With all of this going on in my head, I laid there and tossed and turned until 3:05 AM when I finally made the decision that I had to text my workout partner Chad letting him know that I just wouldn’t be able to make it to FXB this morning – I just hadn’t slept and the idea of getting up in 55 minutes and facing today’s kickboxing workout seemed impossible at the time – of course now I regret not going but just I just didn’t have it in me today – I know a tougher man would have sucked it up and been there, and I’ve tried very hard to get back to my routine, but I’m afraid, with everything going on, I’m not quite ready. I’ll be there tomorrow though for legs and abs - I can only take things one day at a time right now. Sometimes I think I’m not sure if I would’ve started this if I knew all that was going to happen during this time, but then I realize that for some reason I was drawn to that place and the added support and stress relief it is bringing me could not have come at a better time – without the structured program, I’m sure I would be in an unhealthy spiral, but for the most part FXB has been keeping me positive and on the right path – to me it’s not about the 10 week contest – I lost my chance at that a long time ago, but it’s about the lifestyle change, and remembering more and more each day how much better life feels when I am healthy – but most importantly for me right now is the daily reminder that when things get tough in the gym (and they do daily in FXB) as in life, as bad as you want to give up and quit sometimes, as long as you push on and keep trying and working hard, things will be OK.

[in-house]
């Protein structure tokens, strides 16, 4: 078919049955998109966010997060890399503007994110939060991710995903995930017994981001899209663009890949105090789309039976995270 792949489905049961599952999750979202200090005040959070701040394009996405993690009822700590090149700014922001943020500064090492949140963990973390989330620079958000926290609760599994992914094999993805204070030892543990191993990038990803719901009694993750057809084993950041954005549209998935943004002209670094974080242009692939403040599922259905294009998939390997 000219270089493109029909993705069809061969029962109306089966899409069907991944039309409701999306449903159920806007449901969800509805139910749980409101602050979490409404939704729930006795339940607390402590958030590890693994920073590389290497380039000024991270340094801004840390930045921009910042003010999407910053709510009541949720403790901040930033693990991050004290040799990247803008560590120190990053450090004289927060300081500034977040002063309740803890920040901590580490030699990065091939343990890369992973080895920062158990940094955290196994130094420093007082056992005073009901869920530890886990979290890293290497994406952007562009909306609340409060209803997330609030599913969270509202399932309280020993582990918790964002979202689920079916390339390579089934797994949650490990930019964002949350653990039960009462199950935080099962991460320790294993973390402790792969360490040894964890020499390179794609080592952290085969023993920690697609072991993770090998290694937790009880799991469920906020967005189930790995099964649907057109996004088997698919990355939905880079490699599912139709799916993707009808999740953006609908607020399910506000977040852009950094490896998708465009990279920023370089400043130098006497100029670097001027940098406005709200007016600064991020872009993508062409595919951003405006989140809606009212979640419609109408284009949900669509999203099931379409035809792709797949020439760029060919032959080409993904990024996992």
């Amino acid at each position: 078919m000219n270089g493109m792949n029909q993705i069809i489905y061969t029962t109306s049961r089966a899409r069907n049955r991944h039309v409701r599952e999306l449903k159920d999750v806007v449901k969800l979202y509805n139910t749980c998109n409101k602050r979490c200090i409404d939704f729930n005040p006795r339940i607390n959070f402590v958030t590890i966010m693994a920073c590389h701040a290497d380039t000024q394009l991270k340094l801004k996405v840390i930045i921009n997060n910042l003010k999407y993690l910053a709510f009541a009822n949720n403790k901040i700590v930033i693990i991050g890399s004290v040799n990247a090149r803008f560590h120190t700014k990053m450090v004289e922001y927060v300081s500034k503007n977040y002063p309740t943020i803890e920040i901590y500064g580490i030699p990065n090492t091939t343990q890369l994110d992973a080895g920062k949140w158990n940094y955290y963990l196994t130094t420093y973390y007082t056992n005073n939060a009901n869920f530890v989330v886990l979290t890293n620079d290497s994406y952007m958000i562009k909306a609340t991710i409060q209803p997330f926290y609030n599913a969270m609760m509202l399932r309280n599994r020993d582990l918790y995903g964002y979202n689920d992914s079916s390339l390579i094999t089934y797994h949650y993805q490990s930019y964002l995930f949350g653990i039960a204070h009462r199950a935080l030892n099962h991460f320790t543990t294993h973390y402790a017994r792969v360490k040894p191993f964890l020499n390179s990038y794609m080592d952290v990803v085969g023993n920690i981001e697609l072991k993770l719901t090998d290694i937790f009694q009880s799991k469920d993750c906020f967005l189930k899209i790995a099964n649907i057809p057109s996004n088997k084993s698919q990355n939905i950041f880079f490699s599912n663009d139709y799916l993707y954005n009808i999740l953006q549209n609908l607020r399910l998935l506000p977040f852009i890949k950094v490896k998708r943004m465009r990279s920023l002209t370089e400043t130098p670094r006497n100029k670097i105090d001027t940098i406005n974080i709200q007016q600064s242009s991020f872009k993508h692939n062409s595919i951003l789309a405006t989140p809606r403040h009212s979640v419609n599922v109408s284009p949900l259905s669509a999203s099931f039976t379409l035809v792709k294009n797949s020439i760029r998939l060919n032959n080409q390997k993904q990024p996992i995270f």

Thursday, May 10, 2012
I was emptying my pockets from that day and found the words I spoke at Gracie's celebration of life -- I wanted to have a record of what I said before throwing the printed copy away, so I am including them here:
Last time I prepared something to say in front of a group like this was a year ago as we prepared to go to Boston. I came up with pages of things to say about our journey with Gracie up to that point – we were very scared, but at the same time, very hopeful – this time was much harder, believe it or not, I'm kind of at a loss for words.